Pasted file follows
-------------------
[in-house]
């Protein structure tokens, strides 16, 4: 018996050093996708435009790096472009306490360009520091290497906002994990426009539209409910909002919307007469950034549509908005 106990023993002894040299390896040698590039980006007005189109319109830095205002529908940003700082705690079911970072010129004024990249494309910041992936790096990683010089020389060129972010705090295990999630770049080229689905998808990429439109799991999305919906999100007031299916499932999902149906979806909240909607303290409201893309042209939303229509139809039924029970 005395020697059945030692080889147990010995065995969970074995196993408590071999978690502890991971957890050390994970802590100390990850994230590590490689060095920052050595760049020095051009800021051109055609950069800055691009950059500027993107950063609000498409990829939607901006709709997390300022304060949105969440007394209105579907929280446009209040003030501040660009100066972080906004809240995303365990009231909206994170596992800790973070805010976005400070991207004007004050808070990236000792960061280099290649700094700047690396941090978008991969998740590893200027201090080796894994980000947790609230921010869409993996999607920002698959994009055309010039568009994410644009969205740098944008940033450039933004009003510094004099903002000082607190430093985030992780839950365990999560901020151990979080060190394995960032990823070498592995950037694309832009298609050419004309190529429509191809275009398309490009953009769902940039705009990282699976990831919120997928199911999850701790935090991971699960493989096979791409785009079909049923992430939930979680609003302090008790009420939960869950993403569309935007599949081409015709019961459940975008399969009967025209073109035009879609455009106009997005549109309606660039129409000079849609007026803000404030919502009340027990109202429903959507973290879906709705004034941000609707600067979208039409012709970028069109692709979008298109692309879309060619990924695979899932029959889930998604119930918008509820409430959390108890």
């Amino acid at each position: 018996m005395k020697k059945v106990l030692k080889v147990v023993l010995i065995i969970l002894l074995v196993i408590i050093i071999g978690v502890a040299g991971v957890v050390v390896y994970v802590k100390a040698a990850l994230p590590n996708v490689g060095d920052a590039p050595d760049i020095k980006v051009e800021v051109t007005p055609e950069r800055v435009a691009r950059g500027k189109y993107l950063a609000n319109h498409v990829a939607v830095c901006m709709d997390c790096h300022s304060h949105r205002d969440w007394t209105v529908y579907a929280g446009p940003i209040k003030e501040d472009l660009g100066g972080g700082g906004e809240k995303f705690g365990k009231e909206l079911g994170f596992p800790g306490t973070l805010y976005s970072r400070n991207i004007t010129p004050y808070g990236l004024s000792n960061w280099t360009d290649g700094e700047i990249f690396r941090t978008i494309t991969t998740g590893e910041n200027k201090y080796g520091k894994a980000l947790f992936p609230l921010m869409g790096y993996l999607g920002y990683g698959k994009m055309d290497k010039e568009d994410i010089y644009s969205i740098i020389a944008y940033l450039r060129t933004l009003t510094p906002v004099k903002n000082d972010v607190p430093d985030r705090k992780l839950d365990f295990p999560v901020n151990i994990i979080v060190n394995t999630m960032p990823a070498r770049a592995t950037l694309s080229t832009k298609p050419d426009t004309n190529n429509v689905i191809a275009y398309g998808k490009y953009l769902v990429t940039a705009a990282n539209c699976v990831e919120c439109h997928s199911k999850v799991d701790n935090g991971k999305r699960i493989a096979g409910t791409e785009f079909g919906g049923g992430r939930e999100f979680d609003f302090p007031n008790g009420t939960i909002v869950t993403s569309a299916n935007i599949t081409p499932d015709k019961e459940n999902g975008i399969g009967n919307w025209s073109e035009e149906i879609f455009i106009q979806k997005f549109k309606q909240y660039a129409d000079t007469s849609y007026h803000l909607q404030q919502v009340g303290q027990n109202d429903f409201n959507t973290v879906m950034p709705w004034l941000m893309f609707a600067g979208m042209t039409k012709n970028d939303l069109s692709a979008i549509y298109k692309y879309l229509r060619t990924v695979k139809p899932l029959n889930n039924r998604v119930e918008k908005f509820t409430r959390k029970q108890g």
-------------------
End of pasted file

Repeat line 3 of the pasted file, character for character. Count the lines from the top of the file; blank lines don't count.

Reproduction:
């Amino acid at each position: 018996m005395k020697k059945v106990l030692k080889v147990v023993l010995i065995i969970l002894l074995v196993i408590i050093i071999g978690v502890a040299g991971v957890v050390v390896y994970v802590k100390a040698a990850l994230p590590n996708v490689g060095d920052a590039p050595d760049i020095k980006v051009e800021v051109t007005p055609e950069r800055v435009a691009r950059g500027k189109y993107l950063a609000n319109h498409v990829a939607v830095c901006m709709d997390c790096h300022s304060h949105r205002d969440w007394t209105v529908y579907a929280g446009p940003i209040k003030e501040d472009l660009g100066g972080g700082g906004e809240k995303f705690g365990k009231e909206l079911g994170f596992p800790g306490t973070l805010y976005s970072r400070n991207i004007t010129p004050y808070g990236l004024s000792n960061w280099t360009d290649g700094e700047i990249f690396r941090t978008i494309t991969t998740g590893e910041n200027k201090y080796g520091k894994a980000l947790f992936p609230l921010m869409g790096y993996l999607g920002y990683g698959k994009m055309d290497k010039e568009d994410i010089y644009s969205i740098i020389a944008y940033l450039r060129t933004l009003t510094p906002v004099k903002n000082d972010v607190p430093d985030r705090k992780l839950d365990f295990p999560v901020n151990i994990i979080v060190n394995t999630m960032p990823a070498r770049a592995t950037l694309s080229t832009k298609p050419d426009t004309n190529n429509v689905i191809a275009y398309g998808k490009y953009l769902v990429t940039a705009a990282n539209c699976v990831e919120c439109h997928s199911k999850v799991d701790n935090g991971k999305r699960i493989a096979g409910t791409e785009f079909g919906g049923g992430r939930e999100f979680d609003f302090p007031n008790g009420t939960i909002v869950t993403s569309a299916n935007i599949t081409p499932d015709k019961e459940n999902g975008i399969g009967n919307w025209s073109e035009e149906i879609f455009i106009q979806k997005f549109k309606q909240y660039a129409d000079t007469s849609y007026h803000l909607q404030q919502v009340g303290q027990n109202d429903f409201n959507t973290v879906m950034p709705w004034l941000m893309f609707a600067g979208m042209t039409k012709n970028d939303l069109s692709a979008i549509y298109k692309y879309l229509r060619t990924v695979k139809p899932l029959n889930n039924r998604v119930e918008k908005f509820t409430r959390k029970q108890g």